The people who walked out at Hachette ranged from the lowest level of employees — like editorial assistants and assistant publicists, many of whom make less than $40,000 per year and are expected to work overtime for no additional pay — to mid-level employees who make a bit more in salary but clearly aren’t in the industry for the money. Still, lower level employees want to hang on to their healthcare benefits, and so speaking out individually is too dangerous. Even walking out en masse was a huge risk, given how precarious positions in the industry can be.
There have been grumblings about questionable publishing decisions before. Last year, Hachette put out a book by Donald Trump, Jr., who recently accused his father’s adversaries of hoping the coronavirus would spread and cause widespread deaths. When Trump Jr.’s book was first on submission at Hachette, lower-level employees protested internally, but the power dynamic was too unequal for any individual worker to risk going public. The book was published and became a No. 1 New York Times bestseller due to bulk sales by the Republican National Committee.
Hachette is not the only corporate book publisher that has angered its employees and its broader reading audience with questionable acquisitions, and ultimately bowed to public pressure to cancel. In 2017, Simon & Schuster acquired a book by alt-right firebrand Milo Yiannopolous, the publishing house did not announce the deal in a timely fashion, Yiannopolous’s book was eventually canceled after it came under fire from a variety of celebrities who accused the house of spreading hate; author Roxane Gay pulled her forthcoming book from the publisher in protest. In 2006, after enormous internal and external pressure, the publisher HarperCollins canceled If I Did It, a book by O.J. Simpson that promised to hypothetically explain how he might have murdered his ex-wife Nicole Brown-Simpson and her friend Ron Goldman in 1994.
In an industry widely known for its low wages and lack of diversity, the voices of workers in the lower levels of book publishing have consistently been downplayed and obscured. Meanwhile, publishing executives can offer money, validation, and attention to whichever authors they choose, from former Trump press secretary Sarah Huckabee Sanders to the author of the controversial novel American Dirt. So it’s reassuring to know that public shaming works, and that if publishers don’t have the moral clarity to determine whose voices do not require further amplification, their employees can serve as a check. By simply listening to and evaluating the concerns of lower level employees — a recent study by found that the industry’s interns are significantly more diverse than the industry as a whole — publishers have the opportunity to avoid making bad business decisions before contracts are even signed. And, if those employees are valued more, both in their opinions and their salaries, the publishing industry has a better shot at retaining them and becoming more diverse at higher levels.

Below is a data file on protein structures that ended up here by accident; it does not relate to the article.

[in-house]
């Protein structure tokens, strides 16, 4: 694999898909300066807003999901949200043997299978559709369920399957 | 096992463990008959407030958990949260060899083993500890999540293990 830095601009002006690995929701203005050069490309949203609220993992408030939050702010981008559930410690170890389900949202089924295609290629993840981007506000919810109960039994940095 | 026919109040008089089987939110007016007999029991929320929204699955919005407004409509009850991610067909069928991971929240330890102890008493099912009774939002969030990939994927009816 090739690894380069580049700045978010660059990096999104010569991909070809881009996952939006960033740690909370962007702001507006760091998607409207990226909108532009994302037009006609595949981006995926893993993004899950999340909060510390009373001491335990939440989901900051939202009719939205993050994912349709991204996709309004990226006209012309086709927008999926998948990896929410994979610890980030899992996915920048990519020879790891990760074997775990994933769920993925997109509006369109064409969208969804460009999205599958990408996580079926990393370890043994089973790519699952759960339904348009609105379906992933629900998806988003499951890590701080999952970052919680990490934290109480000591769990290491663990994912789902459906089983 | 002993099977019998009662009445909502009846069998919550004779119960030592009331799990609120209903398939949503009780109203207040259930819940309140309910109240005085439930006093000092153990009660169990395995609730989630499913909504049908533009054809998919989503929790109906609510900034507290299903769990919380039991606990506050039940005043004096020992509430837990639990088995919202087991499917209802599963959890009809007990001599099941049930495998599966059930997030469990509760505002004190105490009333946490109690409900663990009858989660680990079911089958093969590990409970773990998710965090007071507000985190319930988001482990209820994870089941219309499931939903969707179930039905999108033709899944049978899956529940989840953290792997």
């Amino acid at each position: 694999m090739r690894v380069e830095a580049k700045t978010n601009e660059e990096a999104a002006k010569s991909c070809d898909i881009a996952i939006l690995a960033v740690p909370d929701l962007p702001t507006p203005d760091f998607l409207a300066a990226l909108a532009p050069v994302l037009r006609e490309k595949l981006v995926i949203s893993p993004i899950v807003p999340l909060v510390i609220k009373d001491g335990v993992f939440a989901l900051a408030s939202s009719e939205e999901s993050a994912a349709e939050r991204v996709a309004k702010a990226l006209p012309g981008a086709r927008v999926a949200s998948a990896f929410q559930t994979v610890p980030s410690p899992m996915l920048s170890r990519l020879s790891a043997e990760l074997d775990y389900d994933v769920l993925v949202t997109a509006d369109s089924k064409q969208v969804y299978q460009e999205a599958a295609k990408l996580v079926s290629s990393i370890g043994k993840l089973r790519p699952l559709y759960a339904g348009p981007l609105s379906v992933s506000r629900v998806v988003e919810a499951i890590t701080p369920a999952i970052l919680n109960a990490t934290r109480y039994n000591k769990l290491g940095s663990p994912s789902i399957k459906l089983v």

As more and more media companies realize that unionization is the wave of the future (of the Big Five publishing houses only HarperCollins has a union for its lower-level employees) I’m hopeful that publishing employees have a way forward to call for better pay and benefits, and also to have a say in the kinds of books they work on. If collective action can force publishers to be more transparent about their business decisions, then who knows? Perhaps unions can one day force corporate book publishers to offer a liveable wage to each and every one of their entry-level workers, and the industry will be better for it.